sometimes  participate, or which  may be  enjoying State  agents' support or
protection  and which commit  murders, kidnappings and other serious crimes.
Overall, the Mission observes that both the Government of Guatemala and  the
URNG are, by action or by omission, responsible  for failure to comply  with

their commitments under the Comprehensive Agreement on Human Rights.

7.   MINUGUA  has  also noted  that positive  steps have  been taken  by the
Government  and  the  URNG  towards  compliance  with  several   commitments
included  in the agreement.   Concerning  the Government,  steps taken under
the presidency  of  Ramiro de  Leon  Carpio  include the  near-cessation  of
forcible recruitment for military service;  restraint in the use of force by
the  authorities;  refraining from  encouraging  the  establishment  of  new
Voluntary   Civil   Defence  Committees;   dissolution   of   the   Military
Commissioners;  observation  of  legal  requirements  in  the  detention  of
several  URNG  members   and  referring  them  to  tribunals;  an  increased
willingness to investigate crimes  on the part of the Interior Ministry; and
the guarantees provided by the Government  to MINUGUA in the  implementation
of its  mandate.  Concerning  the URNG, these  steps include  fulfilling the
pledge to  refrain  from sabotaging  power  lines;  a recent  trend  towards
restraint in  military  actions in  order  to  avoid unnecessary  risks  and
damage to civilians;  the unilateral cessation  of offensive  actions during
the two rounds of  the elections; and cooperation  with the Mission.   While
noting these steps,  the Mission also observes  that their impact  on public
opinion has been  severely limited because of an  increase in crime and  the
inability  of government  institutions  to cope  with  it, as  well  as  the
continuation of the armed conflict.

8.  In conclusion,  I must reiterate  that it is incumbent upon  the parties
to comply fully with their commitments  under the Comprehensive Agreement on
Human Rights and with human rights aspects of the Agreement on Identity  and
Rights of Indigenous Peoples, which they  have requested the United  Nations
to  verify.    In  that  context,  it is  critical  that  the  Government of
Guatemala  and the  leadership of  the URNG  take action  to carry  out  the
recommendations of the Mission, which have too  often remained unheeded.  At
stake  is the  confidence of  the  Guatemalan  people and  the international
community at  large in the peace  process and in  the undertakings given  by
the parties.  It  is also essential that  the peace negotiations  be brought
to an early and  successful conclusion as  the continuation of the  conflict
provides pretexts  for human  rights abuses  and a  culture of  violence and
intolerance, which  thwart efforts, including those  of MINUGUA, to  protect
human rights and strengthen the rule of law.

9.   While  the record  of compliance  with the commitments  regarding human
rights  is not satisfactory  and should  be improved,  trends observed since
the resumption of the peace process between  the Government of Guatemala and
the  URNG under  United Nations  auspices in  1993 and  the  installation of
MINUGUA are  encouraging. Despite  their slow  pace, the  peace negotiations
have  resulted  in   several  important  agreements  and  strengthened   the
conviction   that  peace   is  imperative.   Widespread  support   for   the
negotiations was made evident by the  isolation of sectors that attempted to
challenge  the  constitutionality   of  the  peace  process  in  late  1995.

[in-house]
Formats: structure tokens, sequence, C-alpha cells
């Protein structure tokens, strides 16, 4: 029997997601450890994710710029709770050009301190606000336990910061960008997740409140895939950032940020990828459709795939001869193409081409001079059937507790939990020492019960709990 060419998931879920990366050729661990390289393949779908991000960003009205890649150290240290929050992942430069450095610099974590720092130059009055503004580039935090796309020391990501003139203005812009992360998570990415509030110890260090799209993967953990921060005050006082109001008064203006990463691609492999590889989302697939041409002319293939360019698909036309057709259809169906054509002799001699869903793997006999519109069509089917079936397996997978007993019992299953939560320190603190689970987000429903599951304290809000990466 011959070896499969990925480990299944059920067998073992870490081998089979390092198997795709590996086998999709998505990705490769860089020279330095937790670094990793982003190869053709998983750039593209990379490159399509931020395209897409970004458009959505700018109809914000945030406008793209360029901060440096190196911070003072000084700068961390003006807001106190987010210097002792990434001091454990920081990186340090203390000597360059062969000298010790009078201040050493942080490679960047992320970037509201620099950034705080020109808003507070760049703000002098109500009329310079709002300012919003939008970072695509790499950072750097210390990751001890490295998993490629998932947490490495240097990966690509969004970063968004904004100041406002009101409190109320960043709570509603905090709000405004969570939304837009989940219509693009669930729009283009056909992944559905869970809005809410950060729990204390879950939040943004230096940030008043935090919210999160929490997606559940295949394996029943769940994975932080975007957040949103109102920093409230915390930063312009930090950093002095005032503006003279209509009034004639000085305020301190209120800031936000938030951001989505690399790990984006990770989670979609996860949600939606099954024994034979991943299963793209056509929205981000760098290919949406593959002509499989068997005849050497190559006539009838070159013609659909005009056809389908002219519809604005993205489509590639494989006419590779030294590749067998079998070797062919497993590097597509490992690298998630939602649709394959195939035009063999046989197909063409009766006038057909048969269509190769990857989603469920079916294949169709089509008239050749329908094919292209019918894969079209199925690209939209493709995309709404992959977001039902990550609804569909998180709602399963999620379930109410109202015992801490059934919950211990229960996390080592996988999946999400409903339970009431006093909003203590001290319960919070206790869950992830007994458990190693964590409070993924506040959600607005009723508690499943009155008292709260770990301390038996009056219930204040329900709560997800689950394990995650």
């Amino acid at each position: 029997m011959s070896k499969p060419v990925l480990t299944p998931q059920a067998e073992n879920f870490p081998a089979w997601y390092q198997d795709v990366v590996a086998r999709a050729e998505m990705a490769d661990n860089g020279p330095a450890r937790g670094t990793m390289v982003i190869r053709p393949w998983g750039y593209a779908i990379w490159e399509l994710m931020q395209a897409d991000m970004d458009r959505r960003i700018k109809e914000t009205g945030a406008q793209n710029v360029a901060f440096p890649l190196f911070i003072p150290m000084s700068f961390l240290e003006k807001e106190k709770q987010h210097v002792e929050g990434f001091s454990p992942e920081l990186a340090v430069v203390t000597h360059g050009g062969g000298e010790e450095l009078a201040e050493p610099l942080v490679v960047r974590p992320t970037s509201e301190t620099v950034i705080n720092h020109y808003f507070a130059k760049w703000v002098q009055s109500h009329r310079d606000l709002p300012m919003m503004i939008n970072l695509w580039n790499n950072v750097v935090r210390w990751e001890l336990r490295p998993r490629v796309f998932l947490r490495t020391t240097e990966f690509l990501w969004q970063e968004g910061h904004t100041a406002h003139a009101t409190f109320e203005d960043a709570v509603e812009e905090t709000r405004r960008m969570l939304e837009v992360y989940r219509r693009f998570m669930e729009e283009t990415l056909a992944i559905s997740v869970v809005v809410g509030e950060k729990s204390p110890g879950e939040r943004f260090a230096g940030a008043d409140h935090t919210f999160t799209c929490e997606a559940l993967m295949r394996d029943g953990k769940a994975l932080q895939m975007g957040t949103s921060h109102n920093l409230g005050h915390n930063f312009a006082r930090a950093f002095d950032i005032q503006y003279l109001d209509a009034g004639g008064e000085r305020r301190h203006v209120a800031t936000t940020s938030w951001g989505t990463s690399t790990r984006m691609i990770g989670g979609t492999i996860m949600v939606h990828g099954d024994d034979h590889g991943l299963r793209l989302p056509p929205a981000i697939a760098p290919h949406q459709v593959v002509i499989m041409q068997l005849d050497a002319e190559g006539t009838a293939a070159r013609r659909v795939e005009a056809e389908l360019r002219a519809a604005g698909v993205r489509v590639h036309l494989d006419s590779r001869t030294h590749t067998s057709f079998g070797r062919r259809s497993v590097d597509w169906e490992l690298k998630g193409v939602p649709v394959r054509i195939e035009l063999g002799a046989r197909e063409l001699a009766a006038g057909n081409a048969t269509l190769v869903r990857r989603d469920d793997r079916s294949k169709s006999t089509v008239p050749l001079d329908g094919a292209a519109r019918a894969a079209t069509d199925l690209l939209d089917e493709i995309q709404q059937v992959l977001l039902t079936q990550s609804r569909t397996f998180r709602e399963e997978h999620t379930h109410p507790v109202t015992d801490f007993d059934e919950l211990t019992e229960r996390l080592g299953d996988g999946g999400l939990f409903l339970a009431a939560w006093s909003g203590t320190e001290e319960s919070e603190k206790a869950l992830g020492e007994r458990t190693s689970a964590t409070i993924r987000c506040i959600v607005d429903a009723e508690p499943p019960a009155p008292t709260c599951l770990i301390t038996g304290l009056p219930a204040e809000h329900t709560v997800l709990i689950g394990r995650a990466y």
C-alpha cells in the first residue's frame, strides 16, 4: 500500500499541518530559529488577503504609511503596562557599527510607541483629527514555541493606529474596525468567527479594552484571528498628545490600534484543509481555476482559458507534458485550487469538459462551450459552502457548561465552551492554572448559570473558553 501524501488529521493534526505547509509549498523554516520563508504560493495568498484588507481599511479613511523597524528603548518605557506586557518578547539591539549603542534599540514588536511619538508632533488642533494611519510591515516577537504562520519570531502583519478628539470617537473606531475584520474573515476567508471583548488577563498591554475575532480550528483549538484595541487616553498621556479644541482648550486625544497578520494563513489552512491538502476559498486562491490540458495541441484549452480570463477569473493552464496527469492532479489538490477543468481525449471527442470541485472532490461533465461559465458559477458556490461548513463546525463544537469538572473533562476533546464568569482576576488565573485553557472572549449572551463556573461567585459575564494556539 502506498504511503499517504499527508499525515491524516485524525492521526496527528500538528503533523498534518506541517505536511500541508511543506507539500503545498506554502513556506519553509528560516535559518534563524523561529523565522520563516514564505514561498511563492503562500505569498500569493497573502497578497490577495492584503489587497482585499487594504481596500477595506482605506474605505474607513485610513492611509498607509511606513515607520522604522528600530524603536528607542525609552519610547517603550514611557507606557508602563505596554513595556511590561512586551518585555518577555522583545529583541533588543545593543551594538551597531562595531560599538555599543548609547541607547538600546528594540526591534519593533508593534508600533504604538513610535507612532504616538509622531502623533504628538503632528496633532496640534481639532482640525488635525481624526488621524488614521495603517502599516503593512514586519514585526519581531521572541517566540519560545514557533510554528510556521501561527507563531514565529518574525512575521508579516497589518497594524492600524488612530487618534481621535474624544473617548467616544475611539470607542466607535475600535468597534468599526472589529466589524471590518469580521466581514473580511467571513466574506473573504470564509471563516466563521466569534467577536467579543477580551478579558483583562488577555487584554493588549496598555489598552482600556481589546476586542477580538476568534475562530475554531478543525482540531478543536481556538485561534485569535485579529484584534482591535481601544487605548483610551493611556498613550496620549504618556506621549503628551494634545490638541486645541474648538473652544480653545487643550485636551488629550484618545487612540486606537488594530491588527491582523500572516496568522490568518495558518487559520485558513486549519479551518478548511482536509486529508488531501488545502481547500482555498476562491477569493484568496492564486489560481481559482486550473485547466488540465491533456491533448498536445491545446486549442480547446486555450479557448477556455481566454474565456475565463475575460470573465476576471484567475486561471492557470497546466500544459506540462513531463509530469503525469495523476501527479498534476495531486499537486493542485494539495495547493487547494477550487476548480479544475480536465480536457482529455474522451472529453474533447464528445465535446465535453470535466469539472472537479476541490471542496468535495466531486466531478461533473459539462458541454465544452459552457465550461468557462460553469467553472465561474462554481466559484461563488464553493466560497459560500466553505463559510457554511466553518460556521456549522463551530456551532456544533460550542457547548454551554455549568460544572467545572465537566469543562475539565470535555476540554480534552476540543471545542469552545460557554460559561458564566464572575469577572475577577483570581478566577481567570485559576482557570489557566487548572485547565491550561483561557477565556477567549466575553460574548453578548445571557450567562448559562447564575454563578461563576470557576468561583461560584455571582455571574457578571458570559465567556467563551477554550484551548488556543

Democratic institutions  have gained strength  and widened  their appeal, as
exemplified by  the call by the  URNG to vote in  the general elections  and
the integration of  new political forces into  Congress.  The dissolution of
the Military  Commissioners  endorsed by  Congress and  the publicly  stated
willingness of the  URNG to  join the  political and  electoral contest  are
among several  signs  of  a  gradual  demilitarization  of  political  life.
Measures taken  by the Government  of President Arzu  in the  first weeks of
its  mandate are other  bold steps  in that direction.   The active country-
wide presence  of MINUGUA  has played  an important  part in this  promising
evolution.  In particular, it has helped to  place peace and the  protection
of human rights firmly at the top of the political agenda.

10.   I should  like to  pay tribute  to the  Director of  the Mission,  Mr.
Leonardo Franco, and his  staff for this achievement.   I am convinced that,
through  the   verification  and  institution-building   activities  of  the
Mission,  the  international   community  will  continue  to  play  a   very
significant  role  in promoting  the  protection  of  human  rights and  the
settlement of the last armed conflict in Central America.  In that  context,
I should like to express my appreciation for  the support received from  the

States that make up the Group  of Friends of the Guatemala peace process, as
well as from  those Member States  that have  contributed generously to  the
Trust Fund for the Guatemala peace process.

11.   On the basis of  these considerations, together  with the support  for
the  continuation  of  the  activities  of  MINUGUA  expressed  both  by the
Government  of Guatemala  and  the  URNG, as  well  as by  broad sectors  of
Guatemalan society,  I recommend  that the  General  Assembly authorize  the
renewal of the  mandate of MINUGUA for a further  period of 9 months and  13
days,  that is, until  31 December  1996.  This extended  period will assist
the  budgetary  process by  making  the  new  mandate  coterminous with  the
calendar year.

12.   In its  resolution 50/216 of  23 December 1995,  the General  Assembly
decided to  authorize the  Secretary-General to  enter into commitments  not
exceeding  a monthly level  of $2,329,700 should the  mandate of the Mission
be extended  beyond  31 March  1996.   I  should  however like  to call  the
attention of  Member States  to the  fact that  given the  decisions on  the
programme budget for the biennium 1996-1997 adopted  by the Assembly in  its
resolution 50/215  and given the cashflow  crisis that  continues to afflict
the Organization,  it would  be necessary  for the  Assembly to  appropriate
additional funds  to cover  the costs  of MINUGUA for  this further  mandate
period  and for  there  to be  assurances that  those  funds would  be  made
available in the necessary time-frame.